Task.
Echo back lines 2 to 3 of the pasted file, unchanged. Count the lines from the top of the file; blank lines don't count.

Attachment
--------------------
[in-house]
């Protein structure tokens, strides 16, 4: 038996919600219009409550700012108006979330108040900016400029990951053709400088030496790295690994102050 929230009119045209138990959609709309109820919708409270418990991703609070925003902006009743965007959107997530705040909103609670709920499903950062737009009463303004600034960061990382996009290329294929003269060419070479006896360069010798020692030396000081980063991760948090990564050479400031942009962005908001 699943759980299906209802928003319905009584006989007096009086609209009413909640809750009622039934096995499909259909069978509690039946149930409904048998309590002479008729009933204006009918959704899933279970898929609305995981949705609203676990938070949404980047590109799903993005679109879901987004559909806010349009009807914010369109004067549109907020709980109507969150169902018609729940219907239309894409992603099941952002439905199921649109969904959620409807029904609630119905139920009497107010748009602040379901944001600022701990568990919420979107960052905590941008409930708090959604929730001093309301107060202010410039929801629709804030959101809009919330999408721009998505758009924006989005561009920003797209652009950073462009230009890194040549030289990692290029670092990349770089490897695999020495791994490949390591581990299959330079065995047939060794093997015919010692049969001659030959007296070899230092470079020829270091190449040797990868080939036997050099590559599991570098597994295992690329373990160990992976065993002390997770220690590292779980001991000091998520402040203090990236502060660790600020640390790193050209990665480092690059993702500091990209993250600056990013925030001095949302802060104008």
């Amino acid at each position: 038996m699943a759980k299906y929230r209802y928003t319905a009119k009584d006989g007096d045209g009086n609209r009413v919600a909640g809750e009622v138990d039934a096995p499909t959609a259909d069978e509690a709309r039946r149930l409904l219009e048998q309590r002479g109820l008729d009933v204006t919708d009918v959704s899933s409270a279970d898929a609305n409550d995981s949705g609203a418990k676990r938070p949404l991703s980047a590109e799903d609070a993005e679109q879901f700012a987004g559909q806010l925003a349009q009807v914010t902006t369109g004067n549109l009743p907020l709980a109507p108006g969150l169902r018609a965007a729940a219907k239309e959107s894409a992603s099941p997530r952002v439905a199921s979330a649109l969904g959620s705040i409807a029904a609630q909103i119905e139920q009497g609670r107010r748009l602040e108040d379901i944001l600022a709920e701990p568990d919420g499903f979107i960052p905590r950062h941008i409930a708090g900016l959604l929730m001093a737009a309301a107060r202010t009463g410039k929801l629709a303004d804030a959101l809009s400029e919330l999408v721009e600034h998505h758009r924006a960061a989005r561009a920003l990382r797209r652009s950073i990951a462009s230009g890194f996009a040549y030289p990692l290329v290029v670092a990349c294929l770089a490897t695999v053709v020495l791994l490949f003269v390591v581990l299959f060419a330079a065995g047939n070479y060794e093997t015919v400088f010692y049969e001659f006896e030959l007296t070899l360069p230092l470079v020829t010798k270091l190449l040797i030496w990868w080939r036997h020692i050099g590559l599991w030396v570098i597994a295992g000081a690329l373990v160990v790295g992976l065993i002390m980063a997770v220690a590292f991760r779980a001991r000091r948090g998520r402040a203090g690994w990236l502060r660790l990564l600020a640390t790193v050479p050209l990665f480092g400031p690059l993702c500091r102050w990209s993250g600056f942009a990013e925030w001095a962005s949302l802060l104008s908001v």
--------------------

């Protein structure tokens, strides 16, 4: 038996919600219009409550700012108006979330108040900016400029990951053709400088030496790295690994102050 929230009119045209138990959609709309109820919708409270418990991703609070925003902006009743965007959107997530705040909103609670709920499903950062737009009463303004600034960061990382996009290329294929003269060419070479006896360069010798020692030396000081980063991760948090990564050479400031942009962005908001 699943759980299906209802928003319905009584006989007096009086609209009413909640809750009622039934096995499909259909069978509690039946149930409904048998309590002479008729009933204006009918959704899933279970898929609305995981949705609203676990938070949404980047590109799903993005679109879901987004559909806010349009009807914010369109004067549109907020709980109507969150169902018609729940219907239309894409992603099941952002439905199921649109969904959620409807029904609630119905139920009497107010748009602040379901944001600022701990568990919420979107960052905590941008409930708090959604929730001093309301107060202010410039929801629709804030959101809009919330999408721009998505758009924006989005561009920003797209652009950073462009230009890194040549030289990692290029670092990349770089490897695999020495791994490949390591581990299959330079065995047939060794093997015919010692049969001659030959007296070899230092470079020829270091190449040797990868080939036997050099590559599991570098597994295992690329373990160990992976065993002390997770220690590292779980001991000091998520402040203090990236502060660790600020640390790193050209990665480092690059993702500091990209993250600056990013925030001095949302802060104008």
């Amino acid at each position: 038996m699943a759980k299906y929230r209802y928003t319905a009119k009584d006989g007096d045209g009086n609209r009413v919600a909640g809750e009622v138990d039934a096995p499909t959609a259909d069978e509690a709309r039946r149930l409904l219009e048998q309590r002479g109820l008729d009933v204006t919708d009918v959704s899933s409270a279970d898929a609305n409550d995981s949705g609203a418990k676990r938070p949404l991703s980047a590109e799903d609070a993005e679109q879901f700012a987004g559909q806010l925003a349009q009807v914010t902006t369109g004067n549109l009743p907020l709980a109507p108006g969150l169902r018609a965007a729940a219907k239309e959107s894409a992603s099941p997530r952002v439905a199921s979330a649109l969904g959620s705040i409807a029904a609630q909103i119905e139920q009497g609670r107010r748009l602040e108040d379901i944001l600022a709920e701990p568990d919420g499903f979107i960052p905590r950062h941008i409930a708090g900016l959604l929730m001093a737009a309301a107060r202010t009463g410039k929801l629709a303004d804030a959101l809009s400029e919330l999408v721009e600034h998505h758009r924006a960061a989005r561009a920003l990382r797209r652009s950073i990951a462009s230009g890194f996009a040549y030289p990692l290329v290029v670092a990349c294929l770089a490897t695999v053709v020495l791994l490949f003269v390591v581990l299959f060419a330079a065995g047939n070479y060794e093997t015919v400088f010692y049969e001659f006896e030959l007296t070899l360069p230092l470079v020829t010798k270091l190449l040797i030496w990868w080939r036997h020692i050099g590559l599991w030396v570098i597994a295992g000081a690329l373990v160990v790295g992976l065993i002390m980063a997770v220690a590292f991760r779980a001991r000091r948090g998520r402040a203090g690994w990236l502060r660790l990564l600020a640390t790193v050479p050209l990665f480092g400031p690059l993702c500091r102050w990209s993250g600056f942009a990013e925030w001095a962005s949302l802060l104008s908001v």